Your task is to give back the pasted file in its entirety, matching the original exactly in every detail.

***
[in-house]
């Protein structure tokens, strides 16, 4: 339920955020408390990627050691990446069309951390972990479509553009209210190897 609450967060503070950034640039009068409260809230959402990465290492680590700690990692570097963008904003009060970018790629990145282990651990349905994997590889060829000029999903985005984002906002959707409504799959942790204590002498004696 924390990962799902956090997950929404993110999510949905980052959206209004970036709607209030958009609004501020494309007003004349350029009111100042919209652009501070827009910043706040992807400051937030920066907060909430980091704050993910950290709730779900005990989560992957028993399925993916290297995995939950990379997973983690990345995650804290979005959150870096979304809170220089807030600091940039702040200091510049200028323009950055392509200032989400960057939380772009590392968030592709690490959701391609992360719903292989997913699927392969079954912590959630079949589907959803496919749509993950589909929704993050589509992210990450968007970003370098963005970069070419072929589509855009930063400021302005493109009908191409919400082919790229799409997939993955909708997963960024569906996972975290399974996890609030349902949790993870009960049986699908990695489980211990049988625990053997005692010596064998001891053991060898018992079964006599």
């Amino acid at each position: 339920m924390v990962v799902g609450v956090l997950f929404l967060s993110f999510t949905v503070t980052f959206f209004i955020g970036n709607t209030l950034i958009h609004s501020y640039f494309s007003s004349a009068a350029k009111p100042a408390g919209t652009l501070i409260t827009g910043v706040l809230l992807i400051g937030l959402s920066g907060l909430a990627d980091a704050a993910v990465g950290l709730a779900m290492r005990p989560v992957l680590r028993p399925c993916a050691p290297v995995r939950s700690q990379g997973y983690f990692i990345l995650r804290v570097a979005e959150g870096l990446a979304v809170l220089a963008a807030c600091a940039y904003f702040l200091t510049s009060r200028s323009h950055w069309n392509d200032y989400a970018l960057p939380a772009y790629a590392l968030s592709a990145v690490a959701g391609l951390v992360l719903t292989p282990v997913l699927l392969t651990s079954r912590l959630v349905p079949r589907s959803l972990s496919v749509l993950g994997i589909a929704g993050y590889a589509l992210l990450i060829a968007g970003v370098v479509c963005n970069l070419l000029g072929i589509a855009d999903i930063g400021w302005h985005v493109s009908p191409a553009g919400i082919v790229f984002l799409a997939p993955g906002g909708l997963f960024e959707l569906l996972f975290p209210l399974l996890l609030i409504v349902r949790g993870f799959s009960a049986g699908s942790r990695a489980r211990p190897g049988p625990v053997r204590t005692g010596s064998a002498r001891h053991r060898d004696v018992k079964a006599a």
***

[in-house]
């Protein structure tokens, strides 16, 4: 339920955020408390990627050691990446069309951390972990479509553009209210190897 609450967060503070950034640039009068409260809230959402990465290492680590700690990692570097963008904003009060970018790629990145282990651990349905994997590889060829000029999903985005984002906002959707409504799959942790204590002498004696 924390990962799902956090997950929404993110999510949905980052959206209004970036709607209030958009609004501020494309007003004349350029009111100042919209652009501070827009910043706040992807400051937030920066907060909430980091704050993910950290709730779900005990989560992957028993399925993916290297995995939950990379997973983690990345995650804290979005959150870096979304809170220089807030600091940039702040200091510049200028323009950055392509200032989400960057939380772009590392968030592709690490959701391609992360719903292989997913699927392969079954912590959630079949589907959803496919749509993950589909929704993050589509992210990450968007970003370098963005970069070419072929589509855009930063400021302005493109009908191409919400082919790229799409997939993955909708997963960024569906996972975290399974996890609030349902949790993870009960049986699908990695489980211990049988625990053997005692010596064998001891053991060898018992079964006599």
């Amino acid at each position: 339920m924390v990962v799902g609450v956090l997950f929404l967060s993110f999510t949905v503070t980052f959206f209004i955020g970036n709607t209030l950034i958009h609004s501020y640039f494309s007003s004349a009068a350029k009111p100042a408390g919209t652009l501070i409260t827009g910043v706040l809230l992807i400051g937030l959402s920066g907060l909430a990627d980091a704050a993910v990465g950290l709730a779900m290492r005990p989560v992957l680590r028993p399925c993916a050691p290297v995995r939950s700690q990379g997973y983690f990692i990345l995650r804290v570097a979005e959150g870096l990446a979304v809170l220089a963008a807030c600091a940039y904003f702040l200091t510049s009060r200028s323009h950055w069309n392509d200032y989400a970018l960057p939380a772009y790629a590392l968030s592709a990145v690490a959701g391609l951390v992360l719903t292989p282990v997913l699927l392969t651990s079954r912590l959630v349905p079949r589907s959803l972990s496919v749509l993950g994997i589909a929704g993050y590889a589509l992210l990450i060829a968007g970003v370098v479509c963005n970069l070419l000029g072929i589509a855009d999903i930063g400021w302005h985005v493109s009908p191409a553009g919400i082919v790229f984002l799409a997939p993955g906002g909708l997963f960024e959707l569906l996972f975290p209210l399974l996890l609030i409504v349902r949790g993870f799959s009960a049986g699908s942790r990695a489980r211990p190897g049988p625990v053997r204590t005692g010596s064998a002498r001891h053991r060898d004696v018992k079964a006599a």